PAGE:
MobileIron 2.0: Enlist Employees in Mobile Management | Page 2

What’s especially beneficial to the company, however, is that IT staff can create categories based on a particular handset or type of job description and also set restrictions for how and when the apps are used and billed. So, for instance, sales people will see mobile apps that help them do their jobs, perhaps GPS, WebEx, expense trackers and Salesforce.com apps, in their app store that an engineer would not.

Employees browse their Enterprise App Store through the MyPhone@Work portal and select the applications best suited for them. They click on the app icon to install the application either directly through the enterprise app store or through links to external app stores.

If mobile managers did want to allow a worker to access an app that wasn’t pertinent to his or her job, IT could set restrictions for when it’s used or require that the employee pay the fee in a separately generated bill.

The Event Center is aimed at arming mobile overseers with more tools for management control.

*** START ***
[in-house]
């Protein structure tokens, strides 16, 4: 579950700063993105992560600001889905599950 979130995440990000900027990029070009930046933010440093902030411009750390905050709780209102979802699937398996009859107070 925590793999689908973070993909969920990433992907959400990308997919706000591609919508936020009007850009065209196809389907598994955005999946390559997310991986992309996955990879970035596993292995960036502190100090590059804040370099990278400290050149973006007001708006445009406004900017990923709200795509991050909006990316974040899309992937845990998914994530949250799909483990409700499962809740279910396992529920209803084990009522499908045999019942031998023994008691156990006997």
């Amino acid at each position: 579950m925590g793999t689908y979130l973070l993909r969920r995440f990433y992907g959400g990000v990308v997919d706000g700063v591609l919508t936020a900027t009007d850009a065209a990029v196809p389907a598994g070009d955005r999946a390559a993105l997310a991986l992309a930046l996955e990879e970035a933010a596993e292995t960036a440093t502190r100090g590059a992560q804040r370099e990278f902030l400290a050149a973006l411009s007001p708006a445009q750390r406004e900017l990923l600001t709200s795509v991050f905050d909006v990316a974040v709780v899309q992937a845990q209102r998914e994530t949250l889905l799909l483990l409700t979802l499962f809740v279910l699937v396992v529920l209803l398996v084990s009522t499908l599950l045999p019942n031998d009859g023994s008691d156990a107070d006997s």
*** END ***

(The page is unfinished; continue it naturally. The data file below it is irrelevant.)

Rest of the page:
Tinker said the Event Center is a customizable event engine used to track and respond to potential security, cost or quality problems that can be mapped to the company’s wireless billing plans.

For example, IT departments can avoid exorbitant overage costs by tracking when employees are approaching billing plan thresholds for voice, data or text. The Event Center also monitors SIM card swipes and can identify mobile phones that are short on memory or storage.

“Most end users want to do the right thing, they just need the tools to do it, and become part of the mobile management process” said Tinker. “And most IT departments want to help workers, not be in the position of playing sheriff, so with Version 2.0 both sides get what they need to have what we call cooperative mobility in the enterprise.”

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